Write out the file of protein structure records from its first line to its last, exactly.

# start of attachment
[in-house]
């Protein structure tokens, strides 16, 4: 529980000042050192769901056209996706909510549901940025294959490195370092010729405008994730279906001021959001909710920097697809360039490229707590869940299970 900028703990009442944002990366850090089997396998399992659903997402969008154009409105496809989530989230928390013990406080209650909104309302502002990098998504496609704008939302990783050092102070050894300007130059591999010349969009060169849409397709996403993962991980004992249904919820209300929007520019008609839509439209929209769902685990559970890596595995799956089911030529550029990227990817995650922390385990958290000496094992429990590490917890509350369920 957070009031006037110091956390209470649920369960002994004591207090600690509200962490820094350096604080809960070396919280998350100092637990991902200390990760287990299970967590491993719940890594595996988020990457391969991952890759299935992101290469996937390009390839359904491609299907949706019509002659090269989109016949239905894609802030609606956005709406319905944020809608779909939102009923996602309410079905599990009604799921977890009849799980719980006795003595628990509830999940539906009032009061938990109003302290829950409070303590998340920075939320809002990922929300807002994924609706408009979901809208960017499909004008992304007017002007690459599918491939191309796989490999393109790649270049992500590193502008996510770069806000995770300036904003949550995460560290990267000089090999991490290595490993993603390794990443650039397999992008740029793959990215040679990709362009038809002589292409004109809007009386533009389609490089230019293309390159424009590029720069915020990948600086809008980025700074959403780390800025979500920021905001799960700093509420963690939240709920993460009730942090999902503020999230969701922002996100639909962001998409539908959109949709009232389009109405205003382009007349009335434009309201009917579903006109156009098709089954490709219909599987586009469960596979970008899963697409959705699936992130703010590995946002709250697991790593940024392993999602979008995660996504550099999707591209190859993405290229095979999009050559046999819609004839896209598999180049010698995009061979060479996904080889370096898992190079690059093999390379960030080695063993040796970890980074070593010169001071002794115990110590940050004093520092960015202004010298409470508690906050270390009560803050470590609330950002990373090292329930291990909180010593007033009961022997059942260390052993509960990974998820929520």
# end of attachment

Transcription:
[in-house]
């Protein structure tokens, strides 16, 4: 529980000042050192769901056209996706909510549901940025294959490195370092010729405008994730279906001021959001909710920097697809360039490229707590869940299970 900028703990009442944002990366850090089997396998399992659903997402969008154009409105496809989530989230928390013990406080209650909104309302502002990098998504496609704008939302990783050092102070050894300007130059591999010349969009060169849409397709996403993962991980004992249904919820209300929007520019008609839509439209929209769902685990559970890596595995799956089911030529550029990227990817995650922390385990958290000496094992429990590490917890509350369920 957070009031006037110091956390209470649920369960002994004591207090600690509200962490820094350096604080809960070396919280998350100092637990991902200390990760287990299970967590491993719940890594595996988020990457391969991952890759299935992101290469996937390009390839359904491609299907949706019509002659090269989109016949239905894609802030609606956005709406319905944020809608779909939102009923996602309410079905599990009604799921977890009849799980719980006795003595628990509830999940539906009032009061938990109003302290829950409070303590998340920075939320809002990922929300807002994924609706408009979901809208960017499909004008992304007017002007690459599918491939191309796989490999393109790649270049992500590193502008996510770069806000995770300036904003949550995460560290990267000089090999991490290595490993993603390794990443650039397999992008740029793959990215040679990709362009038809002589292409004109809007009386533009389609490089230019293309390159424009590029720069915020990948600086809008980025700074959403780390800025979500920021905001799960700093509420963690939240709920993460009730942090999902503020999230969701922002996100639909962001998409539908959109949709009232389009109405205003382009007349009335434009309201009917579903006109156009098709089954490709219909599987586009469960596979970008899963697409959705699936992130703010590995946002709250697991790593940024392993999602979008995660996504550099999707591209190859993405290229095979999009050559046999819609004839896209598999180049010698995009061979060479996904080889370096898992190079690059093999390379960030080695063993040796970890980074070593010169001071002794115990110590940050004093520092960015202004010298409470508690906050270390009560803050470590609330950002990373090292329930291990909180010593007033009961022997059942260390052993509960990974998820929520």